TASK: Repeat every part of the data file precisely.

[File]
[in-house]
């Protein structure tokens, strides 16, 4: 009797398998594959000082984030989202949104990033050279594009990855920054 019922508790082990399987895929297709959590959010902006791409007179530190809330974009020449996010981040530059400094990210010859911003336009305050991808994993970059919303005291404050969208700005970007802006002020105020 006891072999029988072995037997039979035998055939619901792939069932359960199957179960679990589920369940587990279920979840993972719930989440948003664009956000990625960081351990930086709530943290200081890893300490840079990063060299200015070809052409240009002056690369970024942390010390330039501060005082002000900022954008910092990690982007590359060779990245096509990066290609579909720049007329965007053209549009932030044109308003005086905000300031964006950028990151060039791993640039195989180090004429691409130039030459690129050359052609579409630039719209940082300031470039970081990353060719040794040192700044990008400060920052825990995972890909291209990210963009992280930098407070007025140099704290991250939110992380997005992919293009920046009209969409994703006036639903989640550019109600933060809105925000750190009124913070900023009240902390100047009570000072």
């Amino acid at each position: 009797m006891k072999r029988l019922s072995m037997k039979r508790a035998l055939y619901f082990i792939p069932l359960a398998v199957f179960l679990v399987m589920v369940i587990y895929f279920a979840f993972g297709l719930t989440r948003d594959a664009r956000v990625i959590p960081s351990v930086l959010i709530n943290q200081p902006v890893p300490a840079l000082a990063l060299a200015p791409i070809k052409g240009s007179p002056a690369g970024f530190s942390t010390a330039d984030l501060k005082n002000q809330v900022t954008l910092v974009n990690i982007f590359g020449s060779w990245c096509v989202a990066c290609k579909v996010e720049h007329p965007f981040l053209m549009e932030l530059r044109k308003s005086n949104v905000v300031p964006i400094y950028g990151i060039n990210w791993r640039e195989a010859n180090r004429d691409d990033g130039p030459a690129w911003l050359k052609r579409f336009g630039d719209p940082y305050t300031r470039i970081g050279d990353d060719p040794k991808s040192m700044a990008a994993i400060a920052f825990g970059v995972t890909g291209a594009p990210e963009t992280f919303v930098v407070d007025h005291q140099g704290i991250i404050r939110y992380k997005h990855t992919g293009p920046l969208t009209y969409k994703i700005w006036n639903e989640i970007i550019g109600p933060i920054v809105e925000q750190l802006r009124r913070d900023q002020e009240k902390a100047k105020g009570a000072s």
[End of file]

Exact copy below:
[in-house]
């Protein structure tokens, strides 16, 4: 009797398998594959000082984030989202949104990033050279594009990855920054 019922508790082990399987895929297709959590959010902006791409007179530190809330974009020449996010981040530059400094990210010859911003336009305050991808994993970059919303005291404050969208700005970007802006002020105020 006891072999029988072995037997039979035998055939619901792939069932359960199957179960679990589920369940587990279920979840993972719930989440948003664009956000990625960081351990930086709530943290200081890893300490840079990063060299200015070809052409240009002056690369970024942390010390330039501060005082002000900022954008910092990690982007590359060779990245096509990066290609579909720049007329965007053209549009932030044109308003005086905000300031964006950028990151060039791993640039195989180090004429691409130039030459690129050359052609579409630039719209940082300031470039970081990353060719040794040192700044990008400060920052825990995972890909291209990210963009992280930098407070007025140099704290991250939110992380997005992919293009920046009209969409994703006036639903989640550019109600933060809105925000750190009124913070900023009240902390100047009570000072």
């Amino acid at each position: 009797m006891k072999r029988l019922s072995m037997k039979r508790a035998l055939y619901f082990i792939p069932l359960a398998v199957f179960l679990v399987m589920v369940i587990y895929f279920a979840f993972g297709l719930t989440r948003d594959a664009r956000v990625i959590p960081s351990v930086l959010i709530n943290q200081p902006v890893p300490a840079l000082a990063l060299a200015p791409i070809k052409g240009s007179p002056a690369g970024f530190s942390t010390a330039d984030l501060k005082n002000q809330v900022t954008l910092v974009n990690i982007f590359g020449s060779w990245c096509v989202a990066c290609k579909v996010e720049h007329p965007f981040l053209m549009e932030l530059r044109k308003s005086n949104v905000v300031p964006i400094y950028g990151i060039n990210w791993r640039e195989a010859n180090r004429d691409d990033g130039p030459a690129w911003l050359k052609r579409f336009g630039d719209p940082y305050t300031r470039i970081g050279d990353d060719p040794k991808s040192m700044a990008a994993i400060a920052f825990g970059v995972t890909g291209a594009p990210e963009t992280f919303v930098v407070d007025h005291q140099g704290i991250i404050r939110y992380k997005h990855t992919g293009p920046l969208t009209y969409k994703i700005w006036n639903e989640i970007i550019g109600p933060i920054v809105e925000q750190l802006r009124r913070d900023q002020e009240k902390a100047k105020g009570a000072s």